What ‘s it been like not only breaking into, but finding such success in different areas like stand-up and as a writer and podcast host, in such a heteronormative, cis, white industry, and becoming a trailblazer for other young, queer, Black creatives?
It ‘s a big question! We can take it down in pieces.
Oh my god. Being called a trailblazer at all, thank you, that ‘s insane. It ‘s so hard to be objective about what I ‘m doing, what I ‘m trying to do, and the reason why I started in the first place. I didn ‘t understand the world of comedy writing until I realized there was a lack of Black women and nonbinary people in it at all. I looked around and there are not a lot of nonbinary comedians or people who are willing to make jokes about their pronouns, and even just have the kinds of conversations about gender that I ‘m really excited to finally be having.
The success has been really weird. I don ‘t know how to define it. I feel like I ‘m always going to be dealing with imposter syndrome, but I also think that every good creator should. If I ‘m not in a room where I ‘m like, am I supposed to be here? I ‘m not working hard enough, I think. I feel most comfortable when I ‘m uncomfortable. So I feel good right now, but it is scary.
It ‘s scary to be in a [writers ‘] room and look around and realize that you are one of the few Black people in there, and that the executives and people are trying, but you still see the lack. You can ‘t help but see the lack. I think one of the hardest things is, as a Black person, you spend all this time going, “Black people are not a monolith. We have so many different facets to our being, stop trying to pigeonhole us, ‘ but then you get to the writers ‘ room and nobody asks you to do it, but you feel like you need to be the spokesperson for Black culture and you feel like you need to nail it. You need to make sure you represent everyone. So there ‘s this burden that you ‘re putting on yourself, and that ‘s really daunting. I try to just be myself and let that be the representation, because that ‘s the only thing I can do.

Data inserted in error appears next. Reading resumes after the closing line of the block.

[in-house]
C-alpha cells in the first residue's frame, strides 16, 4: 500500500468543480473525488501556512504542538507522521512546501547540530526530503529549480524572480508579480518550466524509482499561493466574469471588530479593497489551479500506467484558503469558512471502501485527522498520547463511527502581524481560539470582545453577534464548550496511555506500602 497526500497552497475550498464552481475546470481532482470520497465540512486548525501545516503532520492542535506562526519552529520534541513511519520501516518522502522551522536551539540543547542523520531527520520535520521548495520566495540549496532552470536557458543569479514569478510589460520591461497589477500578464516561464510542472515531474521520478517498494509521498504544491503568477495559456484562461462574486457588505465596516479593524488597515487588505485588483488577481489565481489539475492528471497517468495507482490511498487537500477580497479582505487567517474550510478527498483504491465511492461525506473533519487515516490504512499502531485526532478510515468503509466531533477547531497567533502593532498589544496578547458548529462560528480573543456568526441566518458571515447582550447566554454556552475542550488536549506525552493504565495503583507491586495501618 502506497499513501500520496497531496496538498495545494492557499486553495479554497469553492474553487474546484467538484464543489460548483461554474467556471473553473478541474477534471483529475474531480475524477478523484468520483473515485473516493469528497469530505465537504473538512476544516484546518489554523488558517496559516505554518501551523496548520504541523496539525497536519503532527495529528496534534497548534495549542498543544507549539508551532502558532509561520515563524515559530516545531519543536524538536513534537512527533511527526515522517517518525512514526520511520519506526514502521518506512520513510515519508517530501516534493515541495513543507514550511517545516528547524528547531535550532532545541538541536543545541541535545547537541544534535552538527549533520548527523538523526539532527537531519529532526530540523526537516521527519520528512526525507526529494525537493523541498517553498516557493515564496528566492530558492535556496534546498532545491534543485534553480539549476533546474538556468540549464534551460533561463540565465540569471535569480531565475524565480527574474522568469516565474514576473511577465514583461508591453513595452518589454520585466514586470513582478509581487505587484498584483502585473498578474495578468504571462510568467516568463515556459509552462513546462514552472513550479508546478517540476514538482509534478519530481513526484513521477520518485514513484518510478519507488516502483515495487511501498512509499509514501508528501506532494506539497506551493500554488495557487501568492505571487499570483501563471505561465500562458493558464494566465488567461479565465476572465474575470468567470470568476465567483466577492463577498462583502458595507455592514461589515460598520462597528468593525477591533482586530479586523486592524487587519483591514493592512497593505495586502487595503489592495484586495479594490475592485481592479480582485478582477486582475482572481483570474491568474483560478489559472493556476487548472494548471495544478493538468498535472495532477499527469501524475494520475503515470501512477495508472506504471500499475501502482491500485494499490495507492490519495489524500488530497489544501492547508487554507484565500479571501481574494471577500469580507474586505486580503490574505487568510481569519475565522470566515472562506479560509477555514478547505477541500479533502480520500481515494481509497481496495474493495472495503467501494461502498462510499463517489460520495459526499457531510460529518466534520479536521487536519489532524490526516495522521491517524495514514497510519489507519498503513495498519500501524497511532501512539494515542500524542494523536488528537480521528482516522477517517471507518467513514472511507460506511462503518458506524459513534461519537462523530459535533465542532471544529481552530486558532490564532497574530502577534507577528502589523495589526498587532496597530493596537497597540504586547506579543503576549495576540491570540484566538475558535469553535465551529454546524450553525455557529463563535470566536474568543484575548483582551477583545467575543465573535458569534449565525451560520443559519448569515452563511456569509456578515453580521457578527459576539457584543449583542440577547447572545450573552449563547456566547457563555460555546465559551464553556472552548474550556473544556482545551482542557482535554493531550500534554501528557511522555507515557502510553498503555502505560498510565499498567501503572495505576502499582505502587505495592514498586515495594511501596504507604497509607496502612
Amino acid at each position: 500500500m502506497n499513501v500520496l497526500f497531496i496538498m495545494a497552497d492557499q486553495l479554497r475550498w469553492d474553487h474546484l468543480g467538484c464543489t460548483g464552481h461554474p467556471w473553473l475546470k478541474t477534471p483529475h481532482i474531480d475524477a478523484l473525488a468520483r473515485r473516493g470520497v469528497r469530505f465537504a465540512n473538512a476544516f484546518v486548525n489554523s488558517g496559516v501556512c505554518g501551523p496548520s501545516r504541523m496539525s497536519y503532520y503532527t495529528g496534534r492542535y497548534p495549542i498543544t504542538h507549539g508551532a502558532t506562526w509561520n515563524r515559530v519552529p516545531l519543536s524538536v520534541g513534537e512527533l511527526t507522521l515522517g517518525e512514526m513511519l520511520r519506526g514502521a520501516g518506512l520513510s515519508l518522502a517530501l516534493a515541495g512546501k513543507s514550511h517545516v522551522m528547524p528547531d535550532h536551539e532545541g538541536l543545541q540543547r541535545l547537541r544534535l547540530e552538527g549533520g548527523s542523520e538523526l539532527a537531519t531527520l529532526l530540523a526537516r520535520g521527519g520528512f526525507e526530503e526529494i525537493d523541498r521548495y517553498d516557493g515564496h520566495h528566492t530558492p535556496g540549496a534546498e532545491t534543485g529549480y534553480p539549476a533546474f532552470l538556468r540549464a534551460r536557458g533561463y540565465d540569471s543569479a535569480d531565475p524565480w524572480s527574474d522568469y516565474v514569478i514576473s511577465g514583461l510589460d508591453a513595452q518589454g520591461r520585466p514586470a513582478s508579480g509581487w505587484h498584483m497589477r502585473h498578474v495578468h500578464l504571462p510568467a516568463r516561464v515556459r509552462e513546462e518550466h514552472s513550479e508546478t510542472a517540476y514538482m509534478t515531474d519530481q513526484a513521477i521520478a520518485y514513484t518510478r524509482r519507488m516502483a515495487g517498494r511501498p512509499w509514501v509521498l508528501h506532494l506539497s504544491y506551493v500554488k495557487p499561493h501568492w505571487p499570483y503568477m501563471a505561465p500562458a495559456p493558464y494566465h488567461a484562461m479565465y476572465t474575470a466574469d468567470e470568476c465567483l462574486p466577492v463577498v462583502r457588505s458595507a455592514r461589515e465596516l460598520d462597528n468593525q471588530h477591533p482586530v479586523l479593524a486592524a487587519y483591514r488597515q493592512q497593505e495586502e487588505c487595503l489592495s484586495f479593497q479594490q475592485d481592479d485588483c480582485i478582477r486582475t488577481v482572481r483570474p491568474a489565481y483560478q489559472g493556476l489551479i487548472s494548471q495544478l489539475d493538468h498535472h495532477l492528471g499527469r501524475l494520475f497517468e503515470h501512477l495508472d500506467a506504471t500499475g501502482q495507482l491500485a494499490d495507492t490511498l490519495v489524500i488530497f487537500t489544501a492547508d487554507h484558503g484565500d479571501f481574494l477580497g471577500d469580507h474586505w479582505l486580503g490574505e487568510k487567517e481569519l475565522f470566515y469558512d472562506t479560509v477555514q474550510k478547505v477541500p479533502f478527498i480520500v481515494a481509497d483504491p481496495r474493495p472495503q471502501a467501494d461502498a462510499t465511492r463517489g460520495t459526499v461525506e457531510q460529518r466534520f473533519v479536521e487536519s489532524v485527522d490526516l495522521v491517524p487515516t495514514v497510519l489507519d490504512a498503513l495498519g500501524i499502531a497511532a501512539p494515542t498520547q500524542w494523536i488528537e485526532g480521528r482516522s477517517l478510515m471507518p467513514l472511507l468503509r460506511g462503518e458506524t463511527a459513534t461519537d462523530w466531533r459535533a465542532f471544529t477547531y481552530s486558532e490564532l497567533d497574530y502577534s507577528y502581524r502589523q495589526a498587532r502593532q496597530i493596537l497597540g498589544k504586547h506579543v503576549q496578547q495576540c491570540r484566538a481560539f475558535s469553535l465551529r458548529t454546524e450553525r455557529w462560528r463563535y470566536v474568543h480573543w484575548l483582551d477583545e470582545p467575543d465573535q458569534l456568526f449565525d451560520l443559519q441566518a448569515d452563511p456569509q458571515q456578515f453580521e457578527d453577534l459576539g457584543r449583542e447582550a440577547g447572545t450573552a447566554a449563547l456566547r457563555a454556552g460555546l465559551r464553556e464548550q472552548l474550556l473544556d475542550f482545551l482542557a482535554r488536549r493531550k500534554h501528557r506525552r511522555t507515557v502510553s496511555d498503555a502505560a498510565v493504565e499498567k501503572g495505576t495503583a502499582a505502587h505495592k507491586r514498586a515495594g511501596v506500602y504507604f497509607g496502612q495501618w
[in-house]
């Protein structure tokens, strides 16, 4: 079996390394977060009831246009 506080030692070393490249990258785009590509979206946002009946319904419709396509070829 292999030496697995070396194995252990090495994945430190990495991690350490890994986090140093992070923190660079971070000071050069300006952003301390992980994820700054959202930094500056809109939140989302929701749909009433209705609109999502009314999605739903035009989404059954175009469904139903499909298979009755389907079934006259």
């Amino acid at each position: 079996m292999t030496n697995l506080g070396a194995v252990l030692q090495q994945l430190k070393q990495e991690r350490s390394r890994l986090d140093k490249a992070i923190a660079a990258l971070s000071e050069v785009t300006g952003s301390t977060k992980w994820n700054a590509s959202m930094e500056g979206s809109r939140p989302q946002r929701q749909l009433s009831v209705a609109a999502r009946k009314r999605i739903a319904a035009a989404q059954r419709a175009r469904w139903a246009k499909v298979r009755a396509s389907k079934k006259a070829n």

Does that ever compound with also being nonbinary and queer and Muslim? Do those different facets intersect at all, or come with that same kind of pressure?
I still have yet to find a writers ‘ room where me being Muslim is even invited into the conversation. If there ‘s no Muslim characters, there ‘s no Muslim sensibilities. It ‘s becoming more apparent to me that if I want representation for someone who looks like me and has all the different facets of my identity, I ‘m going to have to make that character. Fox isn ‘t going to release a primetime show that is Muslim, nonbinary, and Black. I have to be the one to write that character.
I ‘ve yet to figure out where all my intersecting identities can come together and speak as one voice, but that ‘s uniquely my challenge, and that ‘s exciting. Nobody else can ever take my career or my story away from me.
I still find that we ‘re not having gender conversations in writers ‘ rooms. I wrote on one show where we ‘d have open conversations about gender with the girls, but still no openly nonbinary characters. That show is revolutionary in many ways, but we still don ‘t have any main characters who are openly trans or nonbinary. I ‘m excited to have shows where cisgender people aren ‘t always the main stars, but I haven ‘t even been in the room where that ‘s a reality yet. We ‘ve had a trans coming of age storyline on Big Mouth season 4, so we ‘re getting there. We really are getting there.